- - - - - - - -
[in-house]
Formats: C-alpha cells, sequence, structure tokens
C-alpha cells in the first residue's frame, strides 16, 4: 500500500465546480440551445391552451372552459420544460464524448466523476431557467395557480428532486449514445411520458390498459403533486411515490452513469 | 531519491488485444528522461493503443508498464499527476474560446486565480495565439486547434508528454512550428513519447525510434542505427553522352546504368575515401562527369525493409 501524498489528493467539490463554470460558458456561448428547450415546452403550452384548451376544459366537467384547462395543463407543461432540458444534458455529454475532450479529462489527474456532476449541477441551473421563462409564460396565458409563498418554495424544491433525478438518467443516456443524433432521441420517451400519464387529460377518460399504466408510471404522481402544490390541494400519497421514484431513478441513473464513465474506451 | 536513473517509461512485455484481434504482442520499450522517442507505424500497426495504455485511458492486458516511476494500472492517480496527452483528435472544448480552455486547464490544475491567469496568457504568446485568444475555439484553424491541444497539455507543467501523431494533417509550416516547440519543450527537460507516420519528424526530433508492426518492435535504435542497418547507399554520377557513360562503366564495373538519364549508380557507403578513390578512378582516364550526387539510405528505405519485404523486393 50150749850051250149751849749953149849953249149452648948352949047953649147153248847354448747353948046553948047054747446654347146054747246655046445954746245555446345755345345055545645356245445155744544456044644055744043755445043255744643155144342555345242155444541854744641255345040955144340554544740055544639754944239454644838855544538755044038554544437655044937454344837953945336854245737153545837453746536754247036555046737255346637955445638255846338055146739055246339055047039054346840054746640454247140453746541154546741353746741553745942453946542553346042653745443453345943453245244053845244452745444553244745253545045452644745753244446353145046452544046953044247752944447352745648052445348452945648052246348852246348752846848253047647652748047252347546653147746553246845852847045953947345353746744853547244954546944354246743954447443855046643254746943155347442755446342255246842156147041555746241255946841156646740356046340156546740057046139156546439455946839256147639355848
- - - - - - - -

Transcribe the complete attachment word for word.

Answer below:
[in-house]
Formats: C-alpha cells, sequence, structure tokens
C-alpha cells in the first residue's frame, strides 16, 4: 500500500465546480440551445391552451372552459420544460464524448466523476431557467395557480428532486449514445411520458390498459403533486411515490452513469 | 531519491488485444528522461493503443508498464499527476474560446486565480495565439486547434508528454512550428513519447525510434542505427553522352546504368575515401562527369525493409 501524498489528493467539490463554470460558458456561448428547450415546452403550452384548451376544459366537467384547462395543463407543461432540458444534458455529454475532450479529462489527474456532476449541477441551473421563462409564460396565458409563498418554495424544491433525478438518467443516456443524433432521441420517451400519464387529460377518460399504466408510471404522481402544490390541494400519497421514484431513478441513473464513465474506451 | 536513473517509461512485455484481434504482442520499450522517442507505424500497426495504455485511458492486458516511476494500472492517480496527452483528435472544448480552455486547464490544475491567469496568457504568446485568444475555439484553424491541444497539455507543467501523431494533417509550416516547440519543450527537460507516420519528424526530433508492426518492435535504435542497418547507399554520377557513360562503366564495373538519364549508380557507403578513390578512378582516364550526387539510405528505405519485404523486393 50150749850051250149751849749953149849953249149452648948352949047953649147153248847354448747353948046553948047054747446654347146054747246655046445954746245555446345755345345055545645356245445155744544456044644055744043755445043255744643155144342555345242155444541854744641255345040955144340554544740055544639754944239454644838855544538755044038554544437655044937454344837953945336854245737153545837453746536754247036555046737255346637955445638255846338055146739055246339055047039054346840054746640454247140453746541154546741353746741553745942453946542553346042653745443453345943453245244053845244452745444553244745253545045452644745753244446353145046452544046953044247752944447352745648052445348452945648052246348852246348752846848253047647652748047252347546653147746553246845852847045953947345353746744853547244954546944354246743954447443855046643254746943155347442755446342255246842156147041555746241255946841156646740356046340156546740057046139156546439455946839256147639355848